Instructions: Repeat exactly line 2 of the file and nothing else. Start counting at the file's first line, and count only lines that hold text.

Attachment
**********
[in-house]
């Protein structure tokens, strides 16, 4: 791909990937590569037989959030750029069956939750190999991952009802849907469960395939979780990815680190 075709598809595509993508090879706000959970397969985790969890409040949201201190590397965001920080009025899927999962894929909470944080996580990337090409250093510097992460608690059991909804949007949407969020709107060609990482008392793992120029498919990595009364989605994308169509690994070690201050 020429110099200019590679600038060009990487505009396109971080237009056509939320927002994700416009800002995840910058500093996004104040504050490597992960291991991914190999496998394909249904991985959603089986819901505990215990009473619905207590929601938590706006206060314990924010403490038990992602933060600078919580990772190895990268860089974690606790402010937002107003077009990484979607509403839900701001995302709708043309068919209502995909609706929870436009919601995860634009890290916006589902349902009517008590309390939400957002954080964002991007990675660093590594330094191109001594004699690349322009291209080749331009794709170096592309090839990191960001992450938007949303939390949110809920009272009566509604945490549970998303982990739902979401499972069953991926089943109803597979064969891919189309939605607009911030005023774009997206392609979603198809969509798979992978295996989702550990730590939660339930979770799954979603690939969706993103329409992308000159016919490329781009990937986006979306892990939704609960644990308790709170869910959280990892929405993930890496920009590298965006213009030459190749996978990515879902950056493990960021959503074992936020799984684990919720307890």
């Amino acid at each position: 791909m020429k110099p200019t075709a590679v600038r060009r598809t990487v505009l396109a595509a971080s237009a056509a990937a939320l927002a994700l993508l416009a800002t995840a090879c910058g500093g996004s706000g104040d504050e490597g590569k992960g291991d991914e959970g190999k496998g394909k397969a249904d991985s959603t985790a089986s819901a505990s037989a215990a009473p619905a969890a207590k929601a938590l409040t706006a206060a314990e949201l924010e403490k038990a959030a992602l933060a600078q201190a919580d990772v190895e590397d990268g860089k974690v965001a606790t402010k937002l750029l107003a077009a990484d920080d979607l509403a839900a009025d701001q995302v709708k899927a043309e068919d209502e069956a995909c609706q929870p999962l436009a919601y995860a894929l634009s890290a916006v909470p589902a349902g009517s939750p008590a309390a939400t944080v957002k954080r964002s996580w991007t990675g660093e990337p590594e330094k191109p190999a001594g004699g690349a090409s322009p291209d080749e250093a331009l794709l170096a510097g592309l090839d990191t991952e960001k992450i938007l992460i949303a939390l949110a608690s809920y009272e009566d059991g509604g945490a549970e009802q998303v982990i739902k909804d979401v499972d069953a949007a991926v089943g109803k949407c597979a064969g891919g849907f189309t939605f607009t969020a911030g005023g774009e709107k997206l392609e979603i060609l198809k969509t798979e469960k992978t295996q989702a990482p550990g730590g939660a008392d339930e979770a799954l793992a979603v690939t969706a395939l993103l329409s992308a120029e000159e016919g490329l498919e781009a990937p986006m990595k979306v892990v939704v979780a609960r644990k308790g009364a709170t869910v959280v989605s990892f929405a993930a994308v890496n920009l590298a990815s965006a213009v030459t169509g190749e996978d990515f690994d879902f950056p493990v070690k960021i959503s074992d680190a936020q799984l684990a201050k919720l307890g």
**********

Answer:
């Protein structure tokens, strides 16, 4: 791909990937590569037989959030750029069956939750190999991952009802849907469960395939979780990815680190 075709598809595509993508090879706000959970397969985790969890409040949201201190590397965001920080009025899927999962894929909470944080996580990337090409250093510097992460608690059991909804949007949407969020709107060609990482008392793992120029498919990595009364989605994308169509690994070690201050 020429110099200019590679600038060009990487505009396109971080237009056509939320927002994700416009800002995840910058500093996004104040504050490597992960291991991914190999496998394909249904991985959603089986819901505990215990009473619905207590929601938590706006206060314990924010403490038990992602933060600078919580990772190895990268860089974690606790402010937002107003077009990484979607509403839900701001995302709708043309068919209502995909609706929870436009919601995860634009890290916006589902349902009517008590309390939400957002954080964002991007990675660093590594330094191109001594004699690349322009291209080749331009794709170096592309090839990191960001992450938007949303939390949110809920009272009566509604945490549970998303982990739902979401499972069953991926089943109803597979064969891919189309939605607009911030005023774009997206392609979603198809969509798979992978295996989702550990730590939660339930979770799954979603690939969706993103329409992308000159016919490329781009990937986006979306892990939704609960644990308790709170869910959280990892929405993930890496920009590298965006213009030459190749996978990515879902950056493990960021959503074992936020799984684990919720307890």